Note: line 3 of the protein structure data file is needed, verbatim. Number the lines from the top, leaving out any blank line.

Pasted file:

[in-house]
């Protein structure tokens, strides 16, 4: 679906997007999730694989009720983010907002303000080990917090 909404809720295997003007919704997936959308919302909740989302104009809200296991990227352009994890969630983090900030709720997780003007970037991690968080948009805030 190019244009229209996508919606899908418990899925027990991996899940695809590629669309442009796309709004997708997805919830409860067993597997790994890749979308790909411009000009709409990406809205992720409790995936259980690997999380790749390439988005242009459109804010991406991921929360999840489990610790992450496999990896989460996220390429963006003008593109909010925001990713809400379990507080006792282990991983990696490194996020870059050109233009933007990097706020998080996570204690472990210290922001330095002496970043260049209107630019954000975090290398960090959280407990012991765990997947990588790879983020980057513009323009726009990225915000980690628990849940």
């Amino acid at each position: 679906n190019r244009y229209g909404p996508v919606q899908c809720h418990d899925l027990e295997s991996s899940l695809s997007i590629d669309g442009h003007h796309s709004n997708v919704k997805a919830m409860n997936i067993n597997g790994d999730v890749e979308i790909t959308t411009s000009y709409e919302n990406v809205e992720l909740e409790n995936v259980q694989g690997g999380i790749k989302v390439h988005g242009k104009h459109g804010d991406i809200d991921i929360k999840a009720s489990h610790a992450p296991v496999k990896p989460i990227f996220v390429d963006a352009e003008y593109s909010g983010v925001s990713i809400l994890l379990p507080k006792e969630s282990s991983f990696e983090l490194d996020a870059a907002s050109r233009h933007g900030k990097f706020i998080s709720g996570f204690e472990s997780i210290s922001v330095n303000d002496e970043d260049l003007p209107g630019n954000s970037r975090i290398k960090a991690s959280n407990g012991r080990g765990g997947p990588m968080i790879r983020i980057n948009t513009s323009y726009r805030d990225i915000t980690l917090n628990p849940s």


């Amino acid at each position: 679906n190019r244009y229209g909404p996508v919606q899908c809720h418990d899925l027990e295997s991996s899940l695809s997007i590629d669309g442009h003007h796309s709004n997708v919704k997805a919830m409860n997936i067993n597997g790994d999730v890749e979308i790909t959308t411009s000009y709409e919302n990406v809205e992720l909740e409790n995936v259980q694989g690997g999380i790749k989302v390439h988005g242009k104009h459109g804010d991406i809200d991921i929360k999840a009720s489990h610790a992450p296991v496999k990896p989460i990227f996220v390429d963006a352009e003008y593109s909010g983010v925001s990713i809400l994890l379990p507080k006792e969630s282990s991983f990696e983090l490194d996020a870059a907002s050109r233009h933007g900030k990097f706020i998080s709720g996570f204690e472990s997780i210290s922001v330095n303000d002496e970043d260049l003007p209107g630019n954000s970037r975090i290398k960090a991690s959280n407990g012991r080990g765990g997947p990588m968080i790879r983020i980057n948009t513009s323009y726009r805030d990225i915000t980690l917090n628990p849940s």